We identified population-based cohort studies, case-control studies or cross-sectional studies that were reported in the English language, that were undertaken in developing countries and that reported the effect of the selected non-clinical factors on the use of maternal health care by women aged 15–49 years. A country’s development status was determined by the United Nations classification. The published data had to report, or enable us to estimate, the association between non-clinical factors and use of health care by calculation of the ratio of the frequency of use for one group compared with that for another. If these data were not reported, we had to be able to cite the result of a statistical test for differences between the groups. Therefore, we did not consider qualitative studies of health-care use or health-care-seeking behaviour.
Research published before 1990 or including data from before 1985 was excluded, because the rapid development of maternal health care in the 1990s reduced the relevance of data from the 1980s. If publications of secondary analyses from large national surveys were identified for consecutive years from the same country, only the most recent version was considered. Data for only the most recent year were extracted if information existed for consecutive years within one publication.
Outcome measures, non-clinical factors and need
Outcome measures of interest were use of a skilled health worker at delivery (a medically trained person attending delivery, with or without specification of obstetric training), attendance of antenatal care in the first trimester of pregnancy (studies that reported frequency of antenatal visits without timing were excluded) and delivery in a medical setting (regardless of level of care). Non-clinical factors of concern were place of residence (urban versus rural) and economic status (assessed by possession of assets, household characteristics, income levels or expenditures). The population in need of health care was defined as pregnant women aged 15–49 years, although delivery in medical settings is not necessary for all women.20,21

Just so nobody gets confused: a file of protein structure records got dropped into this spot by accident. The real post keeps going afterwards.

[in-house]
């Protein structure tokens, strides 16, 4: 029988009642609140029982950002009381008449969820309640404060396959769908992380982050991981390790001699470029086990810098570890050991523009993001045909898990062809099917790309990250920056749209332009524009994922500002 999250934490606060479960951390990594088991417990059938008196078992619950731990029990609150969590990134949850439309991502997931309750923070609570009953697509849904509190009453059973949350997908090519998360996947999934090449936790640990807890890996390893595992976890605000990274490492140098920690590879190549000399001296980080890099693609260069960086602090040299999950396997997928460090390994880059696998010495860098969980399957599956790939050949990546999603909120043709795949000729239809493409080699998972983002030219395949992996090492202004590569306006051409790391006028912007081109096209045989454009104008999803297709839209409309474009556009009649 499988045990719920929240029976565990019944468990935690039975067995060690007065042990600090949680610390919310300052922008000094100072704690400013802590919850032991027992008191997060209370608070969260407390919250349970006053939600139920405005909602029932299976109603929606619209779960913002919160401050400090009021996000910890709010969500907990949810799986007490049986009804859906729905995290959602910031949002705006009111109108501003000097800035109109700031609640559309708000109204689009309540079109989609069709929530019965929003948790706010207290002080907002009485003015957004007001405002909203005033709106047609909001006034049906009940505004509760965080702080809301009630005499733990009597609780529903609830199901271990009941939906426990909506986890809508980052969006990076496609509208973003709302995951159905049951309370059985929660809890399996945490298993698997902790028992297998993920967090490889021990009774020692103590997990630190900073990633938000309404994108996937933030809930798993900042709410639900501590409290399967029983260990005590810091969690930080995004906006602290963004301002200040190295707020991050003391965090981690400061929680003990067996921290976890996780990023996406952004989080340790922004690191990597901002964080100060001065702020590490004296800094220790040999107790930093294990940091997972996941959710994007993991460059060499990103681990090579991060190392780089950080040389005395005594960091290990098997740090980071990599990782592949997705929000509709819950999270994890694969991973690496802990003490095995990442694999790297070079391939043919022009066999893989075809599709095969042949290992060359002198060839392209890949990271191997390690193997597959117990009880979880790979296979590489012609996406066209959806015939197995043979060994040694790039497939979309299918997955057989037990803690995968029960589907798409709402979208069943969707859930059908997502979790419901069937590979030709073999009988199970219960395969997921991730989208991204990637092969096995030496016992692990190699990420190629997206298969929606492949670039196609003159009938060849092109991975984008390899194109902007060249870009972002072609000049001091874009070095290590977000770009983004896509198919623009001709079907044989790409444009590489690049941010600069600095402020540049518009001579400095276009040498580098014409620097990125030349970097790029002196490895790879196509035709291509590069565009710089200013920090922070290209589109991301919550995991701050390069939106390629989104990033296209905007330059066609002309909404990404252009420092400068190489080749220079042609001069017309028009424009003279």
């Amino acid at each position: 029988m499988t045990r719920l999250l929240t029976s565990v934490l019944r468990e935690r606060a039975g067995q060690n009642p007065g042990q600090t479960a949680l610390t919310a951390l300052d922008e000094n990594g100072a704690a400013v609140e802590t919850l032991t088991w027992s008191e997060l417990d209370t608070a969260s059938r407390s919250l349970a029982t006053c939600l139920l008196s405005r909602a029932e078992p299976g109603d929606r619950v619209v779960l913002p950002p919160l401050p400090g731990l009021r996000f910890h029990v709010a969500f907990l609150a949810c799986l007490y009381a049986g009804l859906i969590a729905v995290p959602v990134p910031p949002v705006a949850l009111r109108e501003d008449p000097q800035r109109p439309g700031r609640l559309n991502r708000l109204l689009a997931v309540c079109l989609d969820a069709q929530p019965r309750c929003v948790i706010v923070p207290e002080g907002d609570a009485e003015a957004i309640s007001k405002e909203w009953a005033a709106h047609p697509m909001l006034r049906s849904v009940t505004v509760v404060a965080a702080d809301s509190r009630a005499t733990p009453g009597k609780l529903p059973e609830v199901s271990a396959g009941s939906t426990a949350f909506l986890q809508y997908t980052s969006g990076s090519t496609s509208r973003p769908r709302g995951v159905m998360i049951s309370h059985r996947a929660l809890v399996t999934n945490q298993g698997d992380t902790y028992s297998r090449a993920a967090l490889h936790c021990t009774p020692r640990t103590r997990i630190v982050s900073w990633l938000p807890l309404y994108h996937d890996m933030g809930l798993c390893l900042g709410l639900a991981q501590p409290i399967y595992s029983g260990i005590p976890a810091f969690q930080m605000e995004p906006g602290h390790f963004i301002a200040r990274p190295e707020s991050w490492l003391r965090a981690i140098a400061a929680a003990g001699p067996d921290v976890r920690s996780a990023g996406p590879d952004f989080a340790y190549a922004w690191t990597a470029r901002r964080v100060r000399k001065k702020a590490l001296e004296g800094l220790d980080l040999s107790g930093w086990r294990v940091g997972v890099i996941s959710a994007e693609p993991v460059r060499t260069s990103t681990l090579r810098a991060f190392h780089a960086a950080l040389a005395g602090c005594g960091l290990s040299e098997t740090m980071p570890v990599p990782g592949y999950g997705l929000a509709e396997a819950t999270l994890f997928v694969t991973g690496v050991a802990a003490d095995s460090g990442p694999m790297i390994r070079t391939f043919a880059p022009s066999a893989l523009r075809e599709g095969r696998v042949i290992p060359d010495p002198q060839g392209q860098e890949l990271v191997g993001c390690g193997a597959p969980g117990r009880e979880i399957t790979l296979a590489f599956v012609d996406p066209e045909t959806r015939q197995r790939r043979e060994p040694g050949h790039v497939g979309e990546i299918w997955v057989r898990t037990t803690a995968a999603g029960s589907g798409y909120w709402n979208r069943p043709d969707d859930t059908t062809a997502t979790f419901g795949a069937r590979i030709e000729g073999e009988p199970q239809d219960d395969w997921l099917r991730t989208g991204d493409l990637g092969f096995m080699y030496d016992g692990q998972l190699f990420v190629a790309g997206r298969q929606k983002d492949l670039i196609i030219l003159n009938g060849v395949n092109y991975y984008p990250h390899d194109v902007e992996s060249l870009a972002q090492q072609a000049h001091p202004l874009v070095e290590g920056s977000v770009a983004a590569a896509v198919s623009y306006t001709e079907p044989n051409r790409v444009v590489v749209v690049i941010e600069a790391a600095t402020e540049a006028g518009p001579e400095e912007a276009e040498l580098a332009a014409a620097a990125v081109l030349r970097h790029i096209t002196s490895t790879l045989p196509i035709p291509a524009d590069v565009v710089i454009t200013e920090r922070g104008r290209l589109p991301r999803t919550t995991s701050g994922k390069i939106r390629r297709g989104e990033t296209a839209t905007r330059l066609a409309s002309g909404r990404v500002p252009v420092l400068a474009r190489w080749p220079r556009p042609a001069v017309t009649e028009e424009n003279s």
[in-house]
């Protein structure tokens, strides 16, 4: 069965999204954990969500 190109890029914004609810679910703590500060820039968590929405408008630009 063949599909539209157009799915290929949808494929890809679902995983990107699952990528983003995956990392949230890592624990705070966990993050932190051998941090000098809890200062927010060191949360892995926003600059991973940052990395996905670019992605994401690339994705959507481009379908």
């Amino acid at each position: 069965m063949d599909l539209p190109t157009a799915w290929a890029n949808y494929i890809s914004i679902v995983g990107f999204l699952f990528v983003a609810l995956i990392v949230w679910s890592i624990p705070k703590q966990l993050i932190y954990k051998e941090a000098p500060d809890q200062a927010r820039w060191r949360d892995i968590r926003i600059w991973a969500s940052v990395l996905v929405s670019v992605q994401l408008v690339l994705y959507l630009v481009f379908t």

Study quality and data extraction
The first author identified articles by examining titles, then abstracts, for relevance, and retrieved the full text of relevant abstracts for further assessment. Uncertainties were resolved through discussions with the second author. Both authors extracted data independently from each included study on a customized form. Information on contextual factors was extracted from the discussion sections of the articles. Methodological quality, in terms of internal validity and generalizability, was assessed with a checklist of quality criteria (Box 1) developed by both authors on the basis of existing instruments for observational studies.22–25 Criteria judged to be especially important were related to the ability of the studies to identify the entire population in need of care, provision of explicit definitions for outcomes and independent variables, and controlling for potential confounders. Each criterion was answered on a scale from “not reported” to “well-covered”. Disagreement between the authors about study quality was resolved by reviewing the article again together.
Box 1. Criteria used to assess quality of included studies
• Study addresses a clearly focused question
• Characteristics of study population are clearly described